"Yes, of course, there is a lot of math in poker, but this is more important than math. Math can be mastered by everyone and all the strategic and analytical skills, you have to develop."

Stay up to date with all the action from Vegas this summer with's WSOP 2011 Live Coverage section.

More chess players to look out for:

  • Vladimir Schmelev (former Russian chess prodigy and four-time final tablist at 2010 WSOP including 2nd-place finish in $50k Players Championship)
  • Jennifer Shahade (two-time U.S. Women’s Chess Champion, serial Sunday Million casher and WSOP cashes in Ladies Event in 2007 and 2008)
  • Alexander Grischuk (Super Grandmaster, 2006 World Blitz Champion and 2009 Russian Chess Champion)
  • Eugene Yanayt (FIDE ranked Chess Master and sixth-place finisher at the 2011 EPT Grand Final in Madrid)

Note: For a great follow-up piece and more on Almira Skripchenko, including video from the poker table, check out

Read More WSOP 2011 Best Bets

Please fill the required fields correctly!

Error saving comment!

You need to wait 3 minutes before posting another comment.

Johan, Sweden 2011-05-27 16:42:13


As a top level club chessplayer but still a poker amateur I think I have some points.

Major differences (what a chessplayer needs to understand):
1. In chess in most cases ONE move is the best move regardless of opponents playing styles, stack size, prize structure etc.
2. The concept of FE does usually not exist in chess.

Major similarities:
1. Concentration. No tilting.
2. Studying your opponents increases your chances.

@bodzolca 2011-05-27 04:22:16

yeah you totally nailed it. well thought out sir

bodzolca 2011-05-26 10:52:05

This article suffers from "cum hoc ergo propter hoc" fallacy that is least expected from the poker writers ("I lost a hand with pocket aces ergo pocket aces is not such a good hand"). Does you analysis, if any, include all chess players and compare there results?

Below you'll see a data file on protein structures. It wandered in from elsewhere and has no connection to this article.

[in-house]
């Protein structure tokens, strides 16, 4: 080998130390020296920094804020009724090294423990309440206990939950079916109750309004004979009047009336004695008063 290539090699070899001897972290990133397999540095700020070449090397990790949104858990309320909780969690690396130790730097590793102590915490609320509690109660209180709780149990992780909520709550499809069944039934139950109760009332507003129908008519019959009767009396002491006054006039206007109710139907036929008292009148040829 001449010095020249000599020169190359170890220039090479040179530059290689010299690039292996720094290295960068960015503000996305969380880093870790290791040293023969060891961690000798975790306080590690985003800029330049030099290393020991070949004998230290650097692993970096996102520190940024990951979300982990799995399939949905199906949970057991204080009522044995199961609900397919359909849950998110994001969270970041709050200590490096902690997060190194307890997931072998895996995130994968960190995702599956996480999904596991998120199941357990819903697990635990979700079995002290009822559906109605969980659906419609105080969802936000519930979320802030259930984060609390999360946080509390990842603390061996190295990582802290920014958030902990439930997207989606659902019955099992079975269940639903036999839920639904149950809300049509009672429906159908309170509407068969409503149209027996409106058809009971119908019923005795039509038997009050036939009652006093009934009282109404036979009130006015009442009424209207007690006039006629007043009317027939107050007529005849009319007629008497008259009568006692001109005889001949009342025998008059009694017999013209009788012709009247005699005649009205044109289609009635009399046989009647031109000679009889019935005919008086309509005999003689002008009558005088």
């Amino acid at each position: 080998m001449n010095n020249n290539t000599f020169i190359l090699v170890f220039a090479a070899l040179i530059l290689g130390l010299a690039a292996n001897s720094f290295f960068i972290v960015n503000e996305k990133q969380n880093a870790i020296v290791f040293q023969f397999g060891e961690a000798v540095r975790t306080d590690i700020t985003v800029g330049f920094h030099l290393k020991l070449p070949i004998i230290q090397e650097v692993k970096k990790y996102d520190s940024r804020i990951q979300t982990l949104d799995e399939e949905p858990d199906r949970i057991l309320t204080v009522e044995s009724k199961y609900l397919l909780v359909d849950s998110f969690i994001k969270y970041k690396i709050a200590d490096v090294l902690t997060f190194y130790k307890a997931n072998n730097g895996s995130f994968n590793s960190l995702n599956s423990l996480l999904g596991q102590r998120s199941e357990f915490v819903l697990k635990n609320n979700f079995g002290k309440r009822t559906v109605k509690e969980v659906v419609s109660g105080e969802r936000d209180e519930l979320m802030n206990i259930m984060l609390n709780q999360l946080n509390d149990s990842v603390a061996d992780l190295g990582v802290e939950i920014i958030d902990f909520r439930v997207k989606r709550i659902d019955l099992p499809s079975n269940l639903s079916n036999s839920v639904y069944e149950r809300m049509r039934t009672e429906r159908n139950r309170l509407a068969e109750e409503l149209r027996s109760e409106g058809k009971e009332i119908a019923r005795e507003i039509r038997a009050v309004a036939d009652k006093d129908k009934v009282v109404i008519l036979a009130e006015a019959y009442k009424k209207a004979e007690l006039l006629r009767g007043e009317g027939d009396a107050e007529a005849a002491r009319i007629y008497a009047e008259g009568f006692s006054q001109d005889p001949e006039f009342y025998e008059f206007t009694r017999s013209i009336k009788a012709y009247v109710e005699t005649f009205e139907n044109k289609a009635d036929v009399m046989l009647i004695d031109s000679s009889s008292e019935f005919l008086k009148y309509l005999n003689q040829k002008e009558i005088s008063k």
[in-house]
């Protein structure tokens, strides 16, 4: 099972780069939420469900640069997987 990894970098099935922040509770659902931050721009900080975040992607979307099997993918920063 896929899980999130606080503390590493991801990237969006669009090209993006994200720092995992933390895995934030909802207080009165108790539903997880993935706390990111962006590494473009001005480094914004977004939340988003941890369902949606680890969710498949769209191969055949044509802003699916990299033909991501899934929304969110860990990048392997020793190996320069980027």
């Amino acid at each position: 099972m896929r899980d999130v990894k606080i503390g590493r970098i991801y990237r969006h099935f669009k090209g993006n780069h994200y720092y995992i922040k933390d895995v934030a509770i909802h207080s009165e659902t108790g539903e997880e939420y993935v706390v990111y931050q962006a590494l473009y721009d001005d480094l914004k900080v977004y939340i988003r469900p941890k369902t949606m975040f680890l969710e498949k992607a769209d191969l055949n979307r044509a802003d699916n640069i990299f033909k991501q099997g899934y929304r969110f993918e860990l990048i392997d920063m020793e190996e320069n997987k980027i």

Sure, there are many similarities between the games, but also so many differences it's not even funny. Next time throw some darts into a list of names. The result will be as good as before, that is, no better than chance.

Having said that, I actually enjoyed the article.

Bobby Dee 2011-05-25 17:58:41

I don't like this. These chess nerds are super bright and I don't think we stand a chance against them, which is totally unfair. Maybe they should required to play only in their own events so as to keep poker interesting for normal people.

bocalou3 2011-05-19 20:34:06

It's nice to see some women in the top rankings, which you don't usually see!

Gunnz 2011-05-19 17:00:52

For real. I watched "searching for Bobbie Fischer" 3 nights ago and the entire time I was like WOW Chess is very similar to Poker! It is about strategy, planning moves, and knowing your opponent.

It obviously is a different game but there are a lot more similarties than people think. I could totally see good Chess players making solid poker players once they master the math (and come on to play chess most are very smart and can master odds and hand range calulations once they know the formulas).

Do I think a chess player will actually win WSOP... My money would be no. Not that they could not be good enough but if your passion is not poker then it is tough to see enough hands to be a top pro in poker.. IMO But they for sure have the strategy skills and most have the brains to be great at poker.

Mike Kromer 2011-05-19 13:58:26

Nobody can pick the winner of a tournament as big as the Main Event. Period.

potatofarmer 2011-05-19 09:21:21

Aparently potato farmers are a good bet as they get up early in da mornin and get there ruddy spuds outa da ground. takes awful amounts of discipline doing that... these are the skills ya need for powka.

obv 2011-05-19 07:05:26

I pick Jeff Sarwer, Almira Skripchenko, Dinara Khaziyeva ,,,

lol 2011-05-19 03:10:41

rigged obv. chess, i mean.


Sorry, this room is not available in your country.

Please try the best alternative which is available for your location:

Close and visit page